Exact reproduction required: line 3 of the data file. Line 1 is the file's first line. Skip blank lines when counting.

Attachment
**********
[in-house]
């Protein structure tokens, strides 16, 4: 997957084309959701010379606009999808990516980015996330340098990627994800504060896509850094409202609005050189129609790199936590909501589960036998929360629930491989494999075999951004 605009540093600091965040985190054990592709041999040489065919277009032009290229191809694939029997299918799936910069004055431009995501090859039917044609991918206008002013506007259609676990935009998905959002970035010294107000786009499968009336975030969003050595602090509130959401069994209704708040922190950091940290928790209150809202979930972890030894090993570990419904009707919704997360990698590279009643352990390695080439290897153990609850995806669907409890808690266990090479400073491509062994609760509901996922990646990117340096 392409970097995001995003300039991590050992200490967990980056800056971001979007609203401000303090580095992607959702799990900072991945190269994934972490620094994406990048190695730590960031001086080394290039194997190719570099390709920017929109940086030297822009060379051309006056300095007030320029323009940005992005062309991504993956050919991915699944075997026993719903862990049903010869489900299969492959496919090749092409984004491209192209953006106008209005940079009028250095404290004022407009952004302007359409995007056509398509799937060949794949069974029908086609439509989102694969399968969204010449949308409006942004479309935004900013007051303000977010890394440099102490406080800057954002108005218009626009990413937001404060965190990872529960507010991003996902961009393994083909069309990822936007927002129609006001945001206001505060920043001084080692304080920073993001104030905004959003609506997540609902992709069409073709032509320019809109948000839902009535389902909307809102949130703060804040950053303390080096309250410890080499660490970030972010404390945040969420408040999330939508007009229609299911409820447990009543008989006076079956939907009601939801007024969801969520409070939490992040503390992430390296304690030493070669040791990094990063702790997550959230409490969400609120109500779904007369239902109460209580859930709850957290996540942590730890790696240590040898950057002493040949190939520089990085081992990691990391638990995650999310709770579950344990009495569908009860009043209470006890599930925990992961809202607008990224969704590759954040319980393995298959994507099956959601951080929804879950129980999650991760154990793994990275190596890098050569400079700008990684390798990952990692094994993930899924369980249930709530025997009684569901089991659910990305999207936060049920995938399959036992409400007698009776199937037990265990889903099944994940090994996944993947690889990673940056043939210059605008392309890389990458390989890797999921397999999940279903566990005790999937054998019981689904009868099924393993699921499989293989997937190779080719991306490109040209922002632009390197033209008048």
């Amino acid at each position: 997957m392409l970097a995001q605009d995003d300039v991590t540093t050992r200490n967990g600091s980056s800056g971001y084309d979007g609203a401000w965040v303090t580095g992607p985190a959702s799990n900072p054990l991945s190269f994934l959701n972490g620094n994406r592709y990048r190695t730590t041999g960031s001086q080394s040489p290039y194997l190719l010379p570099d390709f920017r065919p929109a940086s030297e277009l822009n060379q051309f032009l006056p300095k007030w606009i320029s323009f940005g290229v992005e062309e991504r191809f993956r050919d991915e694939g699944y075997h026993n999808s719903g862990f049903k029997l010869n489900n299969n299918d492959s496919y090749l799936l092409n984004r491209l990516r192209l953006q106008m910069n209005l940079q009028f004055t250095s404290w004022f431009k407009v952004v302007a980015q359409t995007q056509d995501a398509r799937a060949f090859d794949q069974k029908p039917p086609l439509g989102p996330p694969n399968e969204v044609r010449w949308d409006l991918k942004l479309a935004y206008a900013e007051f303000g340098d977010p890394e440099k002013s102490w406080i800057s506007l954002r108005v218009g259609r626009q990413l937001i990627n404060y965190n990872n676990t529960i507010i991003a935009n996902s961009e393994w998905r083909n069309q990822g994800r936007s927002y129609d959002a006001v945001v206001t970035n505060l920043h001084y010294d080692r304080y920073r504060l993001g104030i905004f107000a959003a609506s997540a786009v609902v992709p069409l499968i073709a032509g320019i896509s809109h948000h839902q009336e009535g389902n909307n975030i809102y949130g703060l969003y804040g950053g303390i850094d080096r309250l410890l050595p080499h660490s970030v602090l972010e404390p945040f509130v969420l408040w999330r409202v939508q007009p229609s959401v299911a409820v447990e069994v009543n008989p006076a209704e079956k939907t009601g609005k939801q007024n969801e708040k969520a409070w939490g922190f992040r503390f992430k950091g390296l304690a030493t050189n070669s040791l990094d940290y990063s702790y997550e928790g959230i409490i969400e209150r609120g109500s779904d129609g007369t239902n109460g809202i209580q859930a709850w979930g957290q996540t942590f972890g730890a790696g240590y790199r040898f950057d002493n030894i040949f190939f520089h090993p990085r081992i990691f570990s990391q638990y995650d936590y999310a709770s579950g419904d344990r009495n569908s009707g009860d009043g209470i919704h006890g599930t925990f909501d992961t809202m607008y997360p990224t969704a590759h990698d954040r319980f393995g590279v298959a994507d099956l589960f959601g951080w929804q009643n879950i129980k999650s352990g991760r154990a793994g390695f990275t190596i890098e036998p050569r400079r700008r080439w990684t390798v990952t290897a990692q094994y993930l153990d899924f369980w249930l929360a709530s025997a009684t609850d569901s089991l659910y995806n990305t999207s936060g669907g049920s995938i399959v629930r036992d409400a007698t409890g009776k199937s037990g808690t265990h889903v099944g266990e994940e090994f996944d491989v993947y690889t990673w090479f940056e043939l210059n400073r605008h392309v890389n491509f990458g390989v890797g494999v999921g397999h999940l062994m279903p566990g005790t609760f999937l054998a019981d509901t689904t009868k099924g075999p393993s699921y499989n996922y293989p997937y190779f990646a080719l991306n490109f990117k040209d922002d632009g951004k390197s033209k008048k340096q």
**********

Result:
């Amino acid at each position: 997957m392409l970097a995001q605009d995003d300039v991590t540093t050992r200490n967990g600091s980056s800056g971001y084309d979007g609203a401000w965040v303090t580095g992607p985190a959702s799990n900072p054990l991945s190269f994934l959701n972490g620094n994406r592709y990048r190695t730590t041999g960031s001086q080394s040489p290039y194997l190719l010379p570099d390709f920017r065919p929109a940086s030297e277009l822009n060379q051309f032009l006056p300095k007030w606009i320029s323009f940005g290229v992005e062309e991504r191809f993956r050919d991915e694939g699944y075997h026993n999808s719903g862990f049903k029997l010869n489900n299969n299918d492959s496919y090749l799936l092409n984004r491209l990516r192209l953006q106008m910069n209005l940079q009028f004055t250095s404290w004022f431009k407009v952004v302007a980015q359409t995007q056509d995501a398509r799937a060949f090859d794949q069974k029908p039917p086609l439509g989102p996330p694969n399968e969204v044609r010449w949308d409006l991918k942004l479309a935004y206008a900013e007051f303000g340098d977010p890394e440099k002013s102490w406080i800057s506007l954002r108005v218009g259609r626009q990413l937001i990627n404060y965190n990872n676990t529960i507010i991003a935009n996902s961009e393994w998905r083909n069309q990822g994800r936007s927002y129609d959002a006001v945001v206001t970035n505060l920043h001084y010294d080692r304080y920073r504060l993001g104030i905004f107000a959003a609506s997540a786009v609902v992709p069409l499968i073709a032509g320019i896509s809109h948000h839902q009336e009535g389902n909307n975030i809102y949130g703060l969003y804040g950053g303390i850094d080096r309250l410890l050595p080499h660490s970030v602090l972010e404390p945040f509130v969420l408040w999330r409202v939508q007009p229609s959401v299911a409820v447990e069994v009543n008989p006076a209704e079956k939907t009601g609005k939801q007024n969801e708040k969520a409070w939490g922190f992040r503390f992430k950091g390296l304690a030493t050189n070669s040791l990094d940290y990063s702790y997550e928790g959230i409490i969400e209150r609120g109500s779904d129609g007369t239902n109460g809202i209580q859930a709850w979930g957290q996540t942590f972890g730890a790696g240590y790199r040898f950057d002493n030894i040949f190939f520089h090993p990085r081992i990691f570990s990391q638990y995650d936590y999310a709770s579950g419904d344990r009495n569908s009707g009860d009043g209470i919704h006890g599930t925990f909501d992961t809202m607008y997360p990224t969704a590759h990698d954040r319980f393995g590279v298959a994507d099956l589960f959601g951080w929804q009643n879950i129980k999650s352990g991760r154990a793994g390695f990275t190596i890098e036998p050569r400079r700008r080439w990684t390798v990952t290897a990692q094994y993930l153990d899924f369980w249930l929360a709530s025997a009684t609850d569901s089991l659910y995806n990305t999207s936060g669907g049920s995938i399959v629930r036992d409400a007698t409890g009776k199937s037990g808690t265990h889903v099944g266990e994940e090994f996944d491989v993947y690889t990673w090479f940056e043939l210059n400073r605008h392309v890389n491509f990458g390989v890797g494999v999921g397999h999940l062994m279903p566990g005790t609760f999937l054998a019981d509901t689904t009868k099924g075999p393993s699921y499989n996922y293989p997937y190779f990646a080719l991306n490109f990117k040209d922002d632009g951004k390197s033209k008048k340096q």